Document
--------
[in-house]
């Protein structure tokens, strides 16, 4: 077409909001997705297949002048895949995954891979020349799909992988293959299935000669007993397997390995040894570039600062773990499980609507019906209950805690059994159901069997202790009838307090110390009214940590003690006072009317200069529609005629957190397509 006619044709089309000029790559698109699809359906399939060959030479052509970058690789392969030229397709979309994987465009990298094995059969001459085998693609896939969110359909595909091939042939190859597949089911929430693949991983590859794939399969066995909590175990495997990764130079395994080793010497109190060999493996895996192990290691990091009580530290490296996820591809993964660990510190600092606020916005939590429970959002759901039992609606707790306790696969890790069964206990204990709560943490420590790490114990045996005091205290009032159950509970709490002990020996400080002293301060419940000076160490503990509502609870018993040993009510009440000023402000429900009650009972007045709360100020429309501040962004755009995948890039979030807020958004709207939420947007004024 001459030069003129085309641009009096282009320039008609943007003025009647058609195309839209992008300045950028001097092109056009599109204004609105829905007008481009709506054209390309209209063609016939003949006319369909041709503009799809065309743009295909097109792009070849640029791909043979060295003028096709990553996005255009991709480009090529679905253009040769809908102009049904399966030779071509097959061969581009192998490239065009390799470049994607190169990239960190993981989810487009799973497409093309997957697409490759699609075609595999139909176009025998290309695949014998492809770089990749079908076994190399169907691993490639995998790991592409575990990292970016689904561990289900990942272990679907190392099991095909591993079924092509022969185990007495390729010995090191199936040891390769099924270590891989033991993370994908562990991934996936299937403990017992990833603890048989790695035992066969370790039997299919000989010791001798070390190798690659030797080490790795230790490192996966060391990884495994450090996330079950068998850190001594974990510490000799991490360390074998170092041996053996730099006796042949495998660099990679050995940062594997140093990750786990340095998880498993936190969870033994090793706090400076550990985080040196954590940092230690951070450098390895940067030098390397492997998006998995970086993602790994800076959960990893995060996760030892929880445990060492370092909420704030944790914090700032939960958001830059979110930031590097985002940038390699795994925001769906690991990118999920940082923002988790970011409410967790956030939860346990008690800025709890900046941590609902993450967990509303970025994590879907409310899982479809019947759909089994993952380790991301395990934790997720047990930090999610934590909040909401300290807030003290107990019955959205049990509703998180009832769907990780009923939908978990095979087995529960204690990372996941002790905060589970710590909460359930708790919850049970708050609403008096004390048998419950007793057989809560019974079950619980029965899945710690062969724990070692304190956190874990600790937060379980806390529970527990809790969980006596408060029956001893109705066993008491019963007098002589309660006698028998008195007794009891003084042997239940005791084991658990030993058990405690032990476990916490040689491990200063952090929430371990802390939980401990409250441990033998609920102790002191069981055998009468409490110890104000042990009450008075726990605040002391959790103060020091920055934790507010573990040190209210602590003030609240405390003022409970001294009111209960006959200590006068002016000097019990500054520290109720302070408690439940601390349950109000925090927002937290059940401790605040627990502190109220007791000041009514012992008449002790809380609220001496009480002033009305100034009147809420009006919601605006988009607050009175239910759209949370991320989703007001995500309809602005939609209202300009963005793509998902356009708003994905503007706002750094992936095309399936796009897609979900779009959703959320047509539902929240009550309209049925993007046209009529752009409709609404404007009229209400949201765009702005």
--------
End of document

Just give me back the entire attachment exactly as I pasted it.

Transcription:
[in-house]
């Protein structure tokens, strides 16, 4: 077409909001997705297949002048895949995954891979020349799909992988293959299935000669007993397997390995040894570039600062773990499980609507019906209950805690059994159901069997202790009838307090110390009214940590003690006072009317200069529609005629957190397509 006619044709089309000029790559698109699809359906399939060959030479052509970058690789392969030229397709979309994987465009990298094995059969001459085998693609896939969110359909595909091939042939190859597949089911929430693949991983590859794939399969066995909590175990495997990764130079395994080793010497109190060999493996895996192990290691990091009580530290490296996820591809993964660990510190600092606020916005939590429970959002759901039992609606707790306790696969890790069964206990204990709560943490420590790490114990045996005091205290009032159950509970709490002990020996400080002293301060419940000076160490503990509502609870018993040993009510009440000023402000429900009650009972007045709360100020429309501040962004755009995948890039979030807020958004709207939420947007004024 001459030069003129085309641009009096282009320039008609943007003025009647058609195309839209992008300045950028001097092109056009599109204004609105829905007008481009709506054209390309209209063609016939003949006319369909041709503009799809065309743009295909097109792009070849640029791909043979060295003028096709990553996005255009991709480009090529679905253009040769809908102009049904399966030779071509097959061969581009192998490239065009390799470049994607190169990239960190993981989810487009799973497409093309997957697409490759699609075609595999139909176009025998290309695949014998492809770089990749079908076994190399169907691993490639995998790991592409575990990292970016689904561990289900990942272990679907190392099991095909591993079924092509022969185990007495390729010995090191199936040891390769099924270590891989033991993370994908562990991934996936299937403990017992990833603890048989790695035992066969370790039997299919000989010791001798070390190798690659030797080490790795230790490192996966060391990884495994450090996330079950068998850190001594974990510490000799991490360390074998170092041996053996730099006796042949495998660099990679050995940062594997140093990750786990340095998880498993936190969870033994090793706090400076550990985080040196954590940092230690951070450098390895940067030098390397492997998006998995970086993602790994800076959960990893995060996760030892929880445990060492370092909420704030944790914090700032939960958001830059979110930031590097985002940038390699795994925001769906690991990118999920940082923002988790970011409410967790956030939860346990008690800025709890900046941590609902993450967990509303970025994590879907409310899982479809019947759909089994993952380790991301395990934790997720047990930090999610934590909040909401300290807030003290107990019955959205049990509703998180009832769907990780009923939908978990095979087995529960204690990372996941002790905060589970710590909460359930708790919850049970708050609403008096004390048998419950007793057989809560019974079950619980029965899945710690062969724990070692304190956190874990600790937060379980806390529970527990809790969980006596408060029956001893109705066993008491019963007098002589309660006698028998008195007794009891003084042997239940005791084991658990030993058990405690032990476990916490040689491990200063952090929430371990802390939980401990409250441990033998609920102790002191069981055998009468409490110890104000042990009450008075726990605040002391959790103060020091920055934790507010573990040190209210602590003030609240405390003022409970001294009111209960006959200590006068002016000097019990500054520290109720302070408690439940601390349950109000925090927002937290059940401790605040627990502190109220007791000041009514012992008449002790809380609220001496009480002033009305100034009147809420009006919601605006988009607050009175239910759209949370991320989703007001995500309809602005939609209202300009963005793509998902356009708003994905503007706002750094992936095309399936796009897609979900779009959703959320047509539902929240009550309209049925993007046209009529752009409709609404404007009229209400949201765009702005």